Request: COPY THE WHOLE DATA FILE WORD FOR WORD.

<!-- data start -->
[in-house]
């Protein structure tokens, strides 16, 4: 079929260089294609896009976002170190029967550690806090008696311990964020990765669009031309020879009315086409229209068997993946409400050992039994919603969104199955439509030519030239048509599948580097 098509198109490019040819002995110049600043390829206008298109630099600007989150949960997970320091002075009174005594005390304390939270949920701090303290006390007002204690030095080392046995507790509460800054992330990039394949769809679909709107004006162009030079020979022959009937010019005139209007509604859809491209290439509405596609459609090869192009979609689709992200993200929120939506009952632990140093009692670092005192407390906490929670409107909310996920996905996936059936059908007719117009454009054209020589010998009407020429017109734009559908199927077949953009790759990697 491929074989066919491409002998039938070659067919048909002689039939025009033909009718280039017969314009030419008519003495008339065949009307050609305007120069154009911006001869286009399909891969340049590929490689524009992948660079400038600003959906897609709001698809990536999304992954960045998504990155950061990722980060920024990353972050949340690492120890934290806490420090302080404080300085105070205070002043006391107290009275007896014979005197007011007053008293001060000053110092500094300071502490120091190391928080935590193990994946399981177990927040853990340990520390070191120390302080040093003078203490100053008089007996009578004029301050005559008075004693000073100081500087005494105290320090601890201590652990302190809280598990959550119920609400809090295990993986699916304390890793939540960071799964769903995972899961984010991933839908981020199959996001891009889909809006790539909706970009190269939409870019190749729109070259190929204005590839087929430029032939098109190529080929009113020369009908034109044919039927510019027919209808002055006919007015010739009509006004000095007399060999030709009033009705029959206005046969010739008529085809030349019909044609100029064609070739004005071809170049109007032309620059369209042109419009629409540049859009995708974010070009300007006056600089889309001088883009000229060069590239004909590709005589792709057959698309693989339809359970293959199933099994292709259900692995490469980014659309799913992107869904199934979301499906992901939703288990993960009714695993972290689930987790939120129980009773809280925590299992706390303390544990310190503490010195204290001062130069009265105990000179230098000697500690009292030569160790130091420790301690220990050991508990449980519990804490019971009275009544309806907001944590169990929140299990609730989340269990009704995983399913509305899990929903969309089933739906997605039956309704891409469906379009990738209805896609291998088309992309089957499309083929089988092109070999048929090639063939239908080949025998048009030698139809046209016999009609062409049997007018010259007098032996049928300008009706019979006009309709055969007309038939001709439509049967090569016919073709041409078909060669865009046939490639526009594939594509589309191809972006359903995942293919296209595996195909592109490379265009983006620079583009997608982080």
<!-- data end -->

[in-house]
């Protein structure tokens, strides 16, 4: 079929260089294609896009976002170190029967550690806090008696311990964020990765669009031309020879009315086409229209068997993946409400050992039994919603969104199955439509030519030239048509599948580097 098509198109490019040819002995110049600043390829206008298109630099600007989150949960997970320091002075009174005594005390304390939270949920701090303290006390007002204690030095080392046995507790509460800054992330990039394949769809679909709107004006162009030079020979022959009937010019005139209007509604859809491209290439509405596609459609090869192009979609689709992200993200929120939506009952632990140093009692670092005192407390906490929670409107909310996920996905996936059936059908007719117009454009054209020589010998009407020429017109734009559908199927077949953009790759990697 491929074989066919491409002998039938070659067919048909002689039939025009033909009718280039017969314009030419008519003495008339065949009307050609305007120069154009911006001869286009399909891969340049590929490689524009992948660079400038600003959906897609709001698809990536999304992954960045998504990155950061990722980060920024990353972050949340690492120890934290806490420090302080404080300085105070205070002043006391107290009275007896014979005197007011007053008293001060000053110092500094300071502490120091190391928080935590193990994946399981177990927040853990340990520390070191120390302080040093003078203490100053008089007996009578004029301050005559008075004693000073100081500087005494105290320090601890201590652990302190809280598990959550119920609400809090295990993986699916304390890793939540960071799964769903995972899961984010991933839908981020199959996001891009889909809006790539909706970009190269939409870019190749729109070259190929204005590839087929430029032939098109190529080929009113020369009908034109044919039927510019027919209808002055006919007015010739009509006004000095007399060999030709009033009705029959206005046969010739008529085809030349019909044609100029064609070739004005071809170049109007032309620059369209042109419009629409540049859009995708974010070009300007006056600089889309001088883009000229060069590239004909590709005589792709057959698309693989339809359970293959199933099994292709259900692995490469980014659309799913992107869904199934979301499906992901939703288990993960009714695993972290689930987790939120129980009773809280925590299992706390303390544990310190503490010195204290001062130069009265105990000179230098000697500690009292030569160790130091420790301690220990050991508990449980519990804490019971009275009544309806907001944590169990929140299990609730989340269990009704995983399913509305899990929903969309089933739906997605039956309704891409469906379009990738209805896609291998088309992309089957499309083929089988092109070999048929090639063939239908080949025998048009030698139809046209016999009609062409049997007018010259007098032996049928300008009706019979006009309709055969007309038939001709439509049967090569016919073709041409078909060669865009046939490639526009594939594509589309191809972006359903995942293919296209595996195909592109490379265009983006620079583009997608982080």